How to Perform Cardio Exercise as a Wheelchair User
Using a wheelchair, having a disability or being limited in movement can often pose certain challenges when finding ways to exercise.
In this article we will guide you into 5 simple ways that you can perform cardio exercises at home and in the community.
Cardiovascular exercise is basically any exercise which gets your heart rate up and works your cardiorespiratory system. In layman terms exercise for your heart and lungs. Have you ever known anyone to have high blood pressure, diabetes or high cholesterol?
These all too common health conditions play a major role in the development of Cardio Vascular Disease amongst wheelchair users (1). According to one study this is often a result of manual wheelchair users adopting a sedentary lifestyle characterised by prolonged sitting with reduced activity (1).
In this article we will guide you through 5 essential cardio exercises which will assist you in achieving better health and an improved quality of life as a wheelchair user.
1. How to perform cycling exercises as a wheelchair user
Riding a bike is great form of cardiovascular exercise. This is not only good for your health but is a great way to get around. It may be your mode of transport to get to work, the shops or a way of catching up with friends or just going for a leisurely Sunday ride.
No matter what age you are, cycling is always a great form of cardiovascular exercise. As a wheelchair user you may ask “how am I supposed to ride a bike.”
Whilst riding a bike as you once knew it may be difficult, there are certainly some ways that you can modify how you cycle.
Arm cycling options:
Upper body arm cycling is one way to gain cardiovascular training benefits.
One systematic review looked at the effects of arm cycling (ergometry). It was found that most aerobic fitness exercises including arm cycling performed 3x week at 60-80% max heart rate are sufficient to improve aerobic capacity (2).
The arm cycling options out there are quite varied and depend on your individual goals and needs.
Arm cycling options may include:
Assisted arm/leg trainer: This device is great for its convenience and ability to perform cardio exercises easily within the home at any age. It offers specialized settings to provide passive assistance for the movement for both upper and lower body cycling.
Outdoor bike: This is suitable if you are looking to get into outdoor cycling and cover longer distances.
Off road bike: If you are on the more adventurous side and looking to take your fitness goals to the next level then this bit of equipment may be for you.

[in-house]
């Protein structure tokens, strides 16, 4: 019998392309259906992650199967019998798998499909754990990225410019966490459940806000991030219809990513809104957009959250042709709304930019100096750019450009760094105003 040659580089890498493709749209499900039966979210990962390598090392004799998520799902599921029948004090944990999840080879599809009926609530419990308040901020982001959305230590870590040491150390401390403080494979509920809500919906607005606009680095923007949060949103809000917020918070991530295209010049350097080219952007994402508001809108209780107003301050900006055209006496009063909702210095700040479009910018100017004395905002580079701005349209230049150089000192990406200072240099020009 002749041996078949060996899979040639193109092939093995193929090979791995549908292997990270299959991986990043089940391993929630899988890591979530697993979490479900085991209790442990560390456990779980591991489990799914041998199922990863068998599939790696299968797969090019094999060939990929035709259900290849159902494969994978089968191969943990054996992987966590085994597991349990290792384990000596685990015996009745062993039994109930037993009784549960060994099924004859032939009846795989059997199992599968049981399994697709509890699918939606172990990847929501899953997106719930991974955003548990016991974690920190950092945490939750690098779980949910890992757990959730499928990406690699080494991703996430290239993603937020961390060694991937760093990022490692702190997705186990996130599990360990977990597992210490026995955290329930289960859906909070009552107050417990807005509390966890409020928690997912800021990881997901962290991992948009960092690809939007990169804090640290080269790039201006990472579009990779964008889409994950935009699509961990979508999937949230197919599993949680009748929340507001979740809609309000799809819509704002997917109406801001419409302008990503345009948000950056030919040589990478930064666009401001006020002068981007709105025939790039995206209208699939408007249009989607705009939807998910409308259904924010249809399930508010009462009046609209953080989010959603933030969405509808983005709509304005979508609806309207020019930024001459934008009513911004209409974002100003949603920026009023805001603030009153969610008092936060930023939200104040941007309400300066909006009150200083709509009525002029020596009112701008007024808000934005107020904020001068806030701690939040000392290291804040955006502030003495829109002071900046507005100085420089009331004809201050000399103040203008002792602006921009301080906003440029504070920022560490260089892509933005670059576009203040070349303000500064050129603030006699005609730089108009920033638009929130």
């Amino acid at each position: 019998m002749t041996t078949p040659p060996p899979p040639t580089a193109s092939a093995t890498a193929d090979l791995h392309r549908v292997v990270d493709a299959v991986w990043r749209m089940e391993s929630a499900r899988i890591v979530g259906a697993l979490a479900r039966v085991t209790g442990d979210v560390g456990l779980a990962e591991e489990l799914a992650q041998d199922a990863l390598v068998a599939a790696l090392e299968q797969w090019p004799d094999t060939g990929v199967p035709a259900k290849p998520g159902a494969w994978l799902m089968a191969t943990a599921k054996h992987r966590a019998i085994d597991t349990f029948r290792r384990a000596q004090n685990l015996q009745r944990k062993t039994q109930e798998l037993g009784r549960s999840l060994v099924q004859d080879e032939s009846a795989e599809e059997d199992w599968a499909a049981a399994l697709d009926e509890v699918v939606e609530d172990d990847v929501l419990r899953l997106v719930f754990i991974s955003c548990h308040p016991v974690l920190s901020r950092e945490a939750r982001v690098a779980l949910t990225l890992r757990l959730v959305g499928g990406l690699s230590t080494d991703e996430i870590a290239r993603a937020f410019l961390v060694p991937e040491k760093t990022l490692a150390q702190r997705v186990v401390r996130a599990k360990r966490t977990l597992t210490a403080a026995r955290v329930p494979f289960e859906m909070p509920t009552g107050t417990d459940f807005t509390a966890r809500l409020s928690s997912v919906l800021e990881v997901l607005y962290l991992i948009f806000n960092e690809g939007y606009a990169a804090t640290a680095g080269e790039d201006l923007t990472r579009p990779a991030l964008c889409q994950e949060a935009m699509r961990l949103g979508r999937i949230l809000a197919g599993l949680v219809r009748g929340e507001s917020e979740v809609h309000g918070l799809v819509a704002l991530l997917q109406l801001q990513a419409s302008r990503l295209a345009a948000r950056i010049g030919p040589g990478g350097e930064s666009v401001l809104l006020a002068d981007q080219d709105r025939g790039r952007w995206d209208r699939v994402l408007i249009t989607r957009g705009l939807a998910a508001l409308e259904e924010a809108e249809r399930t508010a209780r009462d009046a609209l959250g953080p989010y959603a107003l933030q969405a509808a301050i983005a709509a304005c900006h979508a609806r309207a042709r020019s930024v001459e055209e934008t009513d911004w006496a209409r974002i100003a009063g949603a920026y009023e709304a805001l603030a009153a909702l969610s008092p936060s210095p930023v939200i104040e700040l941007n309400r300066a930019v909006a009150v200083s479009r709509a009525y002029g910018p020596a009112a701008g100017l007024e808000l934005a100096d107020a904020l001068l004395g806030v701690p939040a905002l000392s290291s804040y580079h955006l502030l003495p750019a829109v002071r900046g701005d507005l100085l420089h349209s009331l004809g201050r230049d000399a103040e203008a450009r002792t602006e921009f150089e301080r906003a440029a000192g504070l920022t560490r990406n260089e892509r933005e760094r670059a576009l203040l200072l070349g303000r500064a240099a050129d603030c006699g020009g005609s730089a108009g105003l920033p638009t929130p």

Pedals: As a wheelchair user if you have the use of your lower limbs a simple pedal set up might suffice. Depending on your fitness levels this might be a great way to easily achieve those cardiovascular benefits within the comfort of your own home.
Whilst arm ergometry is a great form of cardio exercise for manual wheelchair users it is important to monitor any symptoms of pain. Shoulder pain is common in wheelchair users so it is important to ensure you are using the equipment correctly.
If you are experiencing any shoulder pain as a manual wheelchair user check out this link which provides some useful tips to help.
2. How to perform boxing cardio drills as a wheelchair user
Boxing is another great fitness exercise to get a sweat up and feel good.
This can be done at home, at a local park or gym and when listening to some of your favourite tunes.
Some options on how to perform boxing as a wheelchair user may include:
- Cable connections to wrist. This can be a good way to perform boxing at a gym with a required weight to add a challenge. These wrist connections are great especially if you have reduced hand function
- Weighted boxing. This is a form resistance training which can elevate the heart rate during a boxing session. Cardio based fitness exercises such as boxing have been shown to decrease body fat and improve function in wheelchair users (3). Alternatively, if the hands are not functioning well or painful weighted wrist straps may be an option for boxing training. Other options for weighted boxing include:
- Boxing drills with gloves hitting pads or bag. This can be set up at home with a boxing bag or speed balls or alternatively a trainer or friend can hold the pads for you at different angles and combinations.
- Shadow boxing without gloves. This is the simplest way to perform fitness training anywhere in a wheelchair and requires no equipment at all.
3. How to perform water exercise as a wheelchair user
Water exercise is another form of cardio exercise that can be utilized by people in wheelchairs looking to improve their overall fitness.
Hydrotherapy is often performed in warm water and there is an extensive range of exercises that can be performed in the water to elevate the heart rate to achieve the desired workout effect.